TOLLESON, AZ (3TV/CBS 5) - A Valley man says he was fired from his job because he was legally using medical marijuana. He’s now suing Albertsons, saying he was wrongfully terminated.

[WATCH: Tolleson man says he was fired for using marijuana legally]

Tom Lee started working as a coder and receiver in a Safeway warehouse in 1996. Fourteen years later, Arizona voters approved the Arizona Medical Marijuana Act (AMMA) in 2010. Soon after, Lee got himself a valid medical marijuana card so he could get relief for chronic pain.

“He doesn’t bring it to work. He doesn’t show up high,” his attorney Joshua Carden said. “Tom knows the rules. He’s known them ever since he got the card and he follows them strictly because the stakes are too high.”

After a buyout by Albertsons in 2018, Lee got moved from Tempe to an Albertsons warehouse in Tolleson. In May of last year, Carden says Lee only had about an hour of forklift training before he was put in one on the job and had an accident.

“Nobody was hurt. Some ramen noodles may have been harmed in the process, but that was about it,” Carden said.

According to the suit filed in Maricopa County Superior Court, they tested Lee’s urine on site, which is standard procedure. He showed his supervisor his medical marijuana card beforehand and reminded them that AMMA prohibits employers from discriminating against medical marijuana users. But the suit says Lee had THC metabolites in his system, so he promptly got fired, anyway.

“What they find when they test your urine does not impair you. Period,” Carden said.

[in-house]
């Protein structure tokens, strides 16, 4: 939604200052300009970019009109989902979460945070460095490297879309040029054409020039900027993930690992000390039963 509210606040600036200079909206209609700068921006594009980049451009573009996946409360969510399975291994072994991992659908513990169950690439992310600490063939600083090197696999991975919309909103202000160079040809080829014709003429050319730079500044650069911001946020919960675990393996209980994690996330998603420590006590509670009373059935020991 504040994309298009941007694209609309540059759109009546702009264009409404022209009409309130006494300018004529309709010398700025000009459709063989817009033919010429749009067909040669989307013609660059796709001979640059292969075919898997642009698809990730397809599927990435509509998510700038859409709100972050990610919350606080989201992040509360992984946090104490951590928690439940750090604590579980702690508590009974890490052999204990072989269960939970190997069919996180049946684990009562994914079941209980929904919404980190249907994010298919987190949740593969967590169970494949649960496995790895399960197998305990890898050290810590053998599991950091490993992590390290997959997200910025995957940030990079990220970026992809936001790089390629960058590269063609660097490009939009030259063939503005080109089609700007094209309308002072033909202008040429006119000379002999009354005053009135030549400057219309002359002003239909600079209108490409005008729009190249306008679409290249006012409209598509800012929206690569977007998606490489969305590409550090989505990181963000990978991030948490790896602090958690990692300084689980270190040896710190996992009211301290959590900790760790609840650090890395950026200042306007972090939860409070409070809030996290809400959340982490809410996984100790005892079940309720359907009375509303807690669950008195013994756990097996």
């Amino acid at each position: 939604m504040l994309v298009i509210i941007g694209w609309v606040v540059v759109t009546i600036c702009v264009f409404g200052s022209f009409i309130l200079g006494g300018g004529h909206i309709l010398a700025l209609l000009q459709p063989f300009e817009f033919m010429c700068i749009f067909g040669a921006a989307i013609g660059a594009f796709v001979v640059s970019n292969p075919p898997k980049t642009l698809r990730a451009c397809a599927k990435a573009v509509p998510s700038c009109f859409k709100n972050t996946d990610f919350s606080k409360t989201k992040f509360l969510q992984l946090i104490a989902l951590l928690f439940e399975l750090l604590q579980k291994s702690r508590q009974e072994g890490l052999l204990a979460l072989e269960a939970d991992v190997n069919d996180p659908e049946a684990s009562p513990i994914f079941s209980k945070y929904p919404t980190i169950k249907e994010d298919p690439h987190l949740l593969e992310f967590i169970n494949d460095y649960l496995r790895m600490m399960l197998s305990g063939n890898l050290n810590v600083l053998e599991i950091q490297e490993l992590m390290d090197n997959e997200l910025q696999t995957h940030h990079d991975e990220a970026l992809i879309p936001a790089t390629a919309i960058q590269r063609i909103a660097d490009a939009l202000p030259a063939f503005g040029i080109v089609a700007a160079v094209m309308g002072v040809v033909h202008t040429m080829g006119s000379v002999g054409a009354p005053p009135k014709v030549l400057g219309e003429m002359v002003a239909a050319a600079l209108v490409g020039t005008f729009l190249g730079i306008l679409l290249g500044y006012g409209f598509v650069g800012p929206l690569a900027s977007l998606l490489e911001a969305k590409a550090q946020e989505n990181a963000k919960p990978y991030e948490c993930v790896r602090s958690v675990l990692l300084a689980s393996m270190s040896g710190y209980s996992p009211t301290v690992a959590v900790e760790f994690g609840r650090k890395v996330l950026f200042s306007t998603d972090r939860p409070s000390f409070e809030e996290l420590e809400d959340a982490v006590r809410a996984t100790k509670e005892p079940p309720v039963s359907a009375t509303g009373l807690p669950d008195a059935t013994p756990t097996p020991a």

Albertsons officials told Arizona’s Family they won’t comment on this pending litigation. But Carden thinks they may try to say the forklift job was a "safety sensitive" exception to AMMA -- an amendment the Arizona State Legislature made after the law was passed.

Ryan Hurley, a board member with the Arizona Dispensaries Association, says that aspect could make this an unprecedented case.

“In this particular case if it goes to trial and it goes to the appellate level, that question will come before the court as to whether that legislation was constitutional,” Hurley said.

He’s referring to Arizona’s Voter Protection Act, which passed in 1998. It basically says that when a law is passed by voters at the ballot box (as AMMA was), the state Legislature can’t change the law (with some exceptions).

The lawsuit just got filed on May 1. Carden says it could be a year before an initial ruling comes down. He also says Lee has had a hard time finding new work in the year since this all happened.


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